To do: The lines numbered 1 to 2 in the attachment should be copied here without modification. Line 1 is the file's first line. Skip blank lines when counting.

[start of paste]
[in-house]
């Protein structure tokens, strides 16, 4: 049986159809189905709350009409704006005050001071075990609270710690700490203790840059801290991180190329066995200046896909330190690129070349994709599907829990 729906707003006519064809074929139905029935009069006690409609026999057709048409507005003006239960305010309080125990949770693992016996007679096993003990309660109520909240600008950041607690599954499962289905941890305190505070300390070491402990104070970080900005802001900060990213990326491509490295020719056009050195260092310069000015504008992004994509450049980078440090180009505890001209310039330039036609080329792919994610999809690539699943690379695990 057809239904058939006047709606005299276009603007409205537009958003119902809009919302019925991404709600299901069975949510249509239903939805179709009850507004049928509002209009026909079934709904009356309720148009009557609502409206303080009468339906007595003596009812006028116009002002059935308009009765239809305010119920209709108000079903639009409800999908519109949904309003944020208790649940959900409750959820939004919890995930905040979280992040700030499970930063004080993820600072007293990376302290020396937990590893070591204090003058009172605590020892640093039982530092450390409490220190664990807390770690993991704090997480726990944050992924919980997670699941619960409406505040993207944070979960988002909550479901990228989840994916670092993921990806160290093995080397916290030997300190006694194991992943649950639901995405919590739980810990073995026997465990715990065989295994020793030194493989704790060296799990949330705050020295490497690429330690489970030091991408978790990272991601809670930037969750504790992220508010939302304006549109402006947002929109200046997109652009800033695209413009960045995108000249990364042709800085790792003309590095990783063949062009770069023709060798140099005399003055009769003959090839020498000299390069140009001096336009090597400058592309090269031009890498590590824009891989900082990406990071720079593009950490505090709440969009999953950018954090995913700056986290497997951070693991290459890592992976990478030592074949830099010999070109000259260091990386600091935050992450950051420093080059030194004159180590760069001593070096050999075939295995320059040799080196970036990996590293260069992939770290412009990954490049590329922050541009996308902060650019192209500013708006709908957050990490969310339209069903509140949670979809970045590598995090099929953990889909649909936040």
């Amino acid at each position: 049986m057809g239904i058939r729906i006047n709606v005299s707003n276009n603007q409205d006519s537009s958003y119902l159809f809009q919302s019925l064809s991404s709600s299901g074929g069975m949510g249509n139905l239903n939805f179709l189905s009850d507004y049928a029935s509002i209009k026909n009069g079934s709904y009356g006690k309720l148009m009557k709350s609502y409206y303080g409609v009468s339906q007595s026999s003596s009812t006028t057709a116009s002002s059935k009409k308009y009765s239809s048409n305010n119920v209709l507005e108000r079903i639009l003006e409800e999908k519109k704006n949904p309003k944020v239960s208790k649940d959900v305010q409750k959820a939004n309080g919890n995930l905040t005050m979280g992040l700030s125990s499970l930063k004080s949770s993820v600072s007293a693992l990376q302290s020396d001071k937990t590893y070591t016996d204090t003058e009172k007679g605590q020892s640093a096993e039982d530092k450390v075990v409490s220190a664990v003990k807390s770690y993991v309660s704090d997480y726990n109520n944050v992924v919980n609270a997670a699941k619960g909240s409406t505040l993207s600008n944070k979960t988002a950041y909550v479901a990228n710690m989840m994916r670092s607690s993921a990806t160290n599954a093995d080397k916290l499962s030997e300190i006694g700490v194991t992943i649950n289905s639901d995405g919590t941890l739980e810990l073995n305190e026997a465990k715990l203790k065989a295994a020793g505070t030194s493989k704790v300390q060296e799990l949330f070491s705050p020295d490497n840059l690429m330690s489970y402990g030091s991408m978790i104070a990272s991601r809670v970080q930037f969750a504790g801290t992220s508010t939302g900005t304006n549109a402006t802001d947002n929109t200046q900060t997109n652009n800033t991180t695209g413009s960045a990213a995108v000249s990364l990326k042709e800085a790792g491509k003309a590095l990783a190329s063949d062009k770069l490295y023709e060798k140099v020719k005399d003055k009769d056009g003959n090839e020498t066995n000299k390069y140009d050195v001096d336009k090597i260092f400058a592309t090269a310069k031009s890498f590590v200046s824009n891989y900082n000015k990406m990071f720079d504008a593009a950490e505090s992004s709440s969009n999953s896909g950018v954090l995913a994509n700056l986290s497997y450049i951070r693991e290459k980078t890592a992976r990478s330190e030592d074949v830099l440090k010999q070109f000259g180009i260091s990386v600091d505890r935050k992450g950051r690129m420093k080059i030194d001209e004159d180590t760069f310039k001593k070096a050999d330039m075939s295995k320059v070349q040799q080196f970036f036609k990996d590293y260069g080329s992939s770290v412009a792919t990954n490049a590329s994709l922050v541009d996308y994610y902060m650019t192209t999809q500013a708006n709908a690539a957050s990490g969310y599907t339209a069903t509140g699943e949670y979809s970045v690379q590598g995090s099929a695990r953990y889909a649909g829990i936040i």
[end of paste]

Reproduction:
[in-house]
């Protein structure tokens, strides 16, 4: 049986159809189905709350009409704006005050001071075990609270710690700490203790840059801290991180190329066995200046896909330190690129070349994709599907829990 729906707003006519064809074929139905029935009069006690409609026999057709048409507005003006239960305010309080125990949770693992016996007679096993003990309660109520909240600008950041607690599954499962289905941890305190505070300390070491402990104070970080900005802001900060990213990326491509490295020719056009050195260092310069000015504008992004994509450049980078440090180009505890001209310039330039036609080329792919994610999809690539699943690379695990 057809239904058939006047709606005299276009603007409205537009958003119902809009919302019925991404709600299901069975949510249509239903939805179709009850507004049928509002209009026909079934709904009356309720148009009557609502409206303080009468339906007595003596009812006028116009002002059935308009009765239809305010119920209709108000079903639009409800999908519109949904309003944020208790649940959900409750959820939004919890995930905040979280992040700030499970930063004080993820600072007293990376302290020396937990590893070591204090003058009172605590020892640093039982530092450390409490220190664990807390770690993991704090997480726990944050992924919980997670699941619960409406505040993207944070979960988002909550479901990228989840994916670092993921990806160290093995080397916290030997300190006694194991992943649950639901995405919590739980810990073995026997465990715990065989295994020793030194493989704790060296799990949330705050020295490497690429330690489970030091991408978790990272991601809670930037969750504790992220508010939302304006549109402006947002929109200046997109652009800033695209413009960045995108000249990364042709800085790792003309590095990783063949062009770069023709060798140099005399003055009769003959090839020498000299390069140009001096336009090597400058592309090269031009890498590590824009891989900082990406990071720079593009950490505090709440969009999953950018954090995913700056986290497997951070693991290459890592992976990478030592074949830099010999070109000259260091990386600091935050992450950051420093080059030194004159180590760069001593070096050999075939295995320059040799080196970036990996590293260069992939770290412009990954490049590329922050541009996308902060650019192209500013708006709908957050990490969310339209069903509140949670979809970045590598995090099929953990889909649909936040």